A patient dies in a chair awaiting treatment. Other patients wait all night in ambulances. Hospitals are so understaffed they tell the public to stay away. One hospital suspends emergency general surgery.

Another week, another slew of headlines about Northern Ireland’s healthcare crisis, by some measures the worst in the UK.

And the drumbeat of bad news is expected to continue this weekend when family doctors vote on radical proposals – such as levying fees to visit GPs – to try to save an overstretched system from collapse. Several GP surgeries have closed, with more closures expected.

The region’s shambolic healthcare became so parlous that it eclipsed other concerns such as the cost of living, Stormont’s political stalemate and the Northern Ireland protocol.

A decade of underfunding and policy dysfunction paved the way for a crisis that on Friday left politicians and healthcare providers trading blame.

The latest flashpoint was the South West acute hospital in Enniskillen, County Fermanagh, which suspended unplanned emergency surgery after a consultant surgeon resigned.

Geraldine McKay, the director of acute services at the Western trust, said it had not been able to hire enough consultants. “The trust is therefore now unable to maintain the required workforce to sustain and deliver a safe emergency general surgical service,” she said.

Local politicians and community activists condemned the announcement. Dozens of protesters gathered outside the town hall, some holding placards. “The trust don’t understand what it’s like to have a rural hospital, travel is not acceptable,” one protester, Dermot Browne, told the BBC.

However, Barry McAree, a consultant colorectal and general surgeon, welcomed the announcement as overdue. “I believe that this should have happened a long time ago, as do many others,” he said.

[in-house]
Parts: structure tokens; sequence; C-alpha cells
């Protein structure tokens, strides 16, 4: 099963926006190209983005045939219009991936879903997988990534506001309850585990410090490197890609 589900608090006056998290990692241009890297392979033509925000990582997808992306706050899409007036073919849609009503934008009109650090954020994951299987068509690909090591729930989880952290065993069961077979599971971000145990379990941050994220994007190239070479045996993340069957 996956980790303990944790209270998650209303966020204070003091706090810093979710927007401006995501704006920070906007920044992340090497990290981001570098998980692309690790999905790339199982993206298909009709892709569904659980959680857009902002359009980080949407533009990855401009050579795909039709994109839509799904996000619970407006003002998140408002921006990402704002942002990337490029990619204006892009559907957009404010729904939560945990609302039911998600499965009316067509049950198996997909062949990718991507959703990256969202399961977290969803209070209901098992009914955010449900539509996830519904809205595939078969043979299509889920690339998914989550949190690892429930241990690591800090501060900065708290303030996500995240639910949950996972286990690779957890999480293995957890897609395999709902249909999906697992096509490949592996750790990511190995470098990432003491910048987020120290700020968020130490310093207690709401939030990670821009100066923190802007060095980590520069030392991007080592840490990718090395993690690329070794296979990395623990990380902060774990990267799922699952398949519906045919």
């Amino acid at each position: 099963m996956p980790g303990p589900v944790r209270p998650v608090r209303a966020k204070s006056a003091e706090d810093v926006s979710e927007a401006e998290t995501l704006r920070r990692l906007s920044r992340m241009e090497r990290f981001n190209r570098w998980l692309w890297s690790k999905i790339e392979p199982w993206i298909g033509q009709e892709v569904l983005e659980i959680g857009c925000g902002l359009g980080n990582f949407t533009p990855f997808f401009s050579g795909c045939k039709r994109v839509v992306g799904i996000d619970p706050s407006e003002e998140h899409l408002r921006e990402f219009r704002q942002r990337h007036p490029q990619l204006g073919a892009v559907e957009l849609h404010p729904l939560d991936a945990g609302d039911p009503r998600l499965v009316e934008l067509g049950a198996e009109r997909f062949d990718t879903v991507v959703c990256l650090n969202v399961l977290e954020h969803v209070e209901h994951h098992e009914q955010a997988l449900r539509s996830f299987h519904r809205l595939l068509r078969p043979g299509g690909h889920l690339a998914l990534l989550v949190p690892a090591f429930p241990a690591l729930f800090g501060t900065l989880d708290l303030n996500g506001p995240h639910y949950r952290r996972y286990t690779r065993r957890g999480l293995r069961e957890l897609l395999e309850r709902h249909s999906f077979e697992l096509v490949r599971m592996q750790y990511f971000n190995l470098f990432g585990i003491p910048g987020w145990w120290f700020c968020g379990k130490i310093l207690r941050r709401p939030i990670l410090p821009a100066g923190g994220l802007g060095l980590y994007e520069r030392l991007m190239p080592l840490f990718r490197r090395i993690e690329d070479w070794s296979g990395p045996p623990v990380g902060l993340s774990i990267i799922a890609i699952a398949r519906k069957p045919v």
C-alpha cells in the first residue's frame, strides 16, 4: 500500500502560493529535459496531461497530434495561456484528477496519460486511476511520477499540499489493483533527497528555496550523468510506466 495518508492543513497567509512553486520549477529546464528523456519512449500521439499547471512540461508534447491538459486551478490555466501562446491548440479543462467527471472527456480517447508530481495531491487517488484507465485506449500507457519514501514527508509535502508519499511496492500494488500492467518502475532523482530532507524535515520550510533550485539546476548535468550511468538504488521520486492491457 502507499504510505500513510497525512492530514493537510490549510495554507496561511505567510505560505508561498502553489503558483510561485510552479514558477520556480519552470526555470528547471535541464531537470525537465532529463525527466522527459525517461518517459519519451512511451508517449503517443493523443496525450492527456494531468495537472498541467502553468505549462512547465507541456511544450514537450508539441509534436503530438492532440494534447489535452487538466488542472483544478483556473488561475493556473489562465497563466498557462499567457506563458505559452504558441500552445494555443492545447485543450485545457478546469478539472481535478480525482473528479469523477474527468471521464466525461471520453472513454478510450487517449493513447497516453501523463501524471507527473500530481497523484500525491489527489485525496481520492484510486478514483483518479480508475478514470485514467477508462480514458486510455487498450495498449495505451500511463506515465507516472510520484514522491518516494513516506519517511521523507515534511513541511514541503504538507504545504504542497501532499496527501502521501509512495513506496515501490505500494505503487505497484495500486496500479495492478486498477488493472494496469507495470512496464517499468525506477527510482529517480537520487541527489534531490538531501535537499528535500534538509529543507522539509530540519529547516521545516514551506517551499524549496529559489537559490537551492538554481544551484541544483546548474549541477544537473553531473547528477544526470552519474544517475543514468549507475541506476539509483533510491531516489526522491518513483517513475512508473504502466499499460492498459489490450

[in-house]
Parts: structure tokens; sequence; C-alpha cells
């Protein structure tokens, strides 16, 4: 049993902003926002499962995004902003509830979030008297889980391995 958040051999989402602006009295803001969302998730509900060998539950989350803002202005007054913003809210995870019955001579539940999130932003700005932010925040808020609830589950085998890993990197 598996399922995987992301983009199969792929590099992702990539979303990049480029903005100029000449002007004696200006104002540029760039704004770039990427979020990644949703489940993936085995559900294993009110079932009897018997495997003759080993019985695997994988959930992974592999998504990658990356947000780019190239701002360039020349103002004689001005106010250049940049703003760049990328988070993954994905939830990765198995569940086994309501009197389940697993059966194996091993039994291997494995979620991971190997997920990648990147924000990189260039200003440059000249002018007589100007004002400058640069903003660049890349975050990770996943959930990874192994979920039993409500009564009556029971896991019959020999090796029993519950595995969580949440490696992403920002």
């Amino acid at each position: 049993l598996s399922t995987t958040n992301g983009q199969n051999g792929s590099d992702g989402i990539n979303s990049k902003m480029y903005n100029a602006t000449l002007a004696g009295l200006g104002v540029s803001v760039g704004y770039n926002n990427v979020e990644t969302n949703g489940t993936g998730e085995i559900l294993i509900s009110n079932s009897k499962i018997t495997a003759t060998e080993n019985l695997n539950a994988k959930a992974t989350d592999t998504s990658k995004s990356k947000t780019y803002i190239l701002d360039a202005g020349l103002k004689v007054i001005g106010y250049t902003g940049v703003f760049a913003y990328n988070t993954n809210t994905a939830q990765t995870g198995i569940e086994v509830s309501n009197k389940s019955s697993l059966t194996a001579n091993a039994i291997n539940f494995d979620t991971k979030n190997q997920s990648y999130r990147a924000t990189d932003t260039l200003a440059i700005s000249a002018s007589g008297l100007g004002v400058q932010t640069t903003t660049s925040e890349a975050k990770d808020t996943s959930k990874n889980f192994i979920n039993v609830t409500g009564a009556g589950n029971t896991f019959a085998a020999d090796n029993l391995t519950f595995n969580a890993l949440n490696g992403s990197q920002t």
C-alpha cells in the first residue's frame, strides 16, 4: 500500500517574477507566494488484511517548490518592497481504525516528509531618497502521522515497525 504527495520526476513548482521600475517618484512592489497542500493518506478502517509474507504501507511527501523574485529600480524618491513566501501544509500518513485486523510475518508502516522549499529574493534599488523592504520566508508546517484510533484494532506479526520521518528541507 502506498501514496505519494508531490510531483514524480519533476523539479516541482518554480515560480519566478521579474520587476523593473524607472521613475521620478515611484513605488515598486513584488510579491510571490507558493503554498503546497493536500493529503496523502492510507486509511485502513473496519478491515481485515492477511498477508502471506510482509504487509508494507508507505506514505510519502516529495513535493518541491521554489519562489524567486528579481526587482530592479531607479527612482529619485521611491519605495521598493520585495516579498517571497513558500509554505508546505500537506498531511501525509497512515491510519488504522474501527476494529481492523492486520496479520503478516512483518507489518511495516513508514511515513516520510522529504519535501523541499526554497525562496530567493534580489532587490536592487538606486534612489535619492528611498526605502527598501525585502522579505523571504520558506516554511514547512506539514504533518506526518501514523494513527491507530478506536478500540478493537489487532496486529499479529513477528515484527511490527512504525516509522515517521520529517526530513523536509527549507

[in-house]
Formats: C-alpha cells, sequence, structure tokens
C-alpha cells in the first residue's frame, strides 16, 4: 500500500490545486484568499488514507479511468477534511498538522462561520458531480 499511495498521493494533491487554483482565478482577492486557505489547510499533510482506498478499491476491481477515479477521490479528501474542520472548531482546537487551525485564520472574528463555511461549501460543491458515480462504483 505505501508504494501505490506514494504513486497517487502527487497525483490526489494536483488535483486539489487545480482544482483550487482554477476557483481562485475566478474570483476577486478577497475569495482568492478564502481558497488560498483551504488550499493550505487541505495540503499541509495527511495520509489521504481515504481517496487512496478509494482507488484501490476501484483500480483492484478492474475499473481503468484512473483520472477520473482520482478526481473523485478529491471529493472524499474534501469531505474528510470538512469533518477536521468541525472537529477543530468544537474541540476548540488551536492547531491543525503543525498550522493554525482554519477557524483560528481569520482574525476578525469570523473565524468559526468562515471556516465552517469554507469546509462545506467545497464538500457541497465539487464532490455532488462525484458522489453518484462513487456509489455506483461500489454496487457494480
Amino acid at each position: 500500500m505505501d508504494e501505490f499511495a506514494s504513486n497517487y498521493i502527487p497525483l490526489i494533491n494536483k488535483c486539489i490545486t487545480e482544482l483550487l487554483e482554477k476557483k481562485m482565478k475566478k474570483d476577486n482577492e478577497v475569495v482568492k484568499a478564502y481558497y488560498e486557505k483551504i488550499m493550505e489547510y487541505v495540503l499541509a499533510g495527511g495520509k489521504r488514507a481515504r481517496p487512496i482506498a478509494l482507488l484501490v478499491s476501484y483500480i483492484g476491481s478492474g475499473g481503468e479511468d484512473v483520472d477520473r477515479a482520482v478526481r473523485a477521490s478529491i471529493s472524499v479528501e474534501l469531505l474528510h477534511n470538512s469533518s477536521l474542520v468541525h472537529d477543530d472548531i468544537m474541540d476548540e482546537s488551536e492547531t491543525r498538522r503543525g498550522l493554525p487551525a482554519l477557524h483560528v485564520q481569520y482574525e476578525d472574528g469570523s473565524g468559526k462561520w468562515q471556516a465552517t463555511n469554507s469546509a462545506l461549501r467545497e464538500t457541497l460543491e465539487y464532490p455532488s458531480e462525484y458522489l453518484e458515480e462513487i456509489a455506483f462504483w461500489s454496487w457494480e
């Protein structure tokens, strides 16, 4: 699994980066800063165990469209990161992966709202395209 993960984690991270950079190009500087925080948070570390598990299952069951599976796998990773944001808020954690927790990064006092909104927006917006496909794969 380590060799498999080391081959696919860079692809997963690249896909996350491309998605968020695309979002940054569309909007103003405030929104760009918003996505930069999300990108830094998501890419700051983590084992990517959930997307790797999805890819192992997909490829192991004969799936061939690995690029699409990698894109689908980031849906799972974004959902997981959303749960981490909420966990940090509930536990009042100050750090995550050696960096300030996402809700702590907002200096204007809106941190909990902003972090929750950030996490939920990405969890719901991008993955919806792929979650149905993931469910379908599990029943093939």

McAree said the Bengoa review – a 2016 report about the region’s health service – had recommended consolidating services, which meant shutting and restricting some departments. “The fact is that surgeons and patients are better looked after in bigger units with longer travel times even taken into the mix.” He accused politicians of “parish pump” politics.

All major parties have accepted the need to restructure healthcare but balked at unpopular measures, leaving resources scattered piecemeal across the region. The collapse of devolved government has compounded the policy paralysis.

Michelle O’Neill, Sinn Féin’s putative first minister, called for the Stormont executive to be restored after meeting nurses. “They feel exhausted and demoralised. They are crying out for support and for help, just to do their jobs,” she said.

Waiting lists have been building since 2013. Nearly a fifth of Northern Ireland’s population are waiting for a first appointment, and more than half of those have been waiting for more than a year.

Groups representing people with cancer, multiple sclerosis and other conditions say the delays are having devastating consequences. The number of people waiting more than a month to start cancer treatment has quintupled over the past decade.

An elderly patient died on 11 November while awaiting treatment at Belfast’s Royal Victoria hospital, which was under extreme pressure at the time with more than 60 patients awaiting admission.

Patients’ relatives have complained about long waits at other hospitals. One elderly woman with a fractured kneecap waited eight hours outside Antrim area hospital.

Last month, a court jailed a former patient for assault at the same hospital. Paul Parks, 59, told a nurse who was treating him to “fuck off or I’ll show you what I can do”, before stubbing out a cigarette on her hand.



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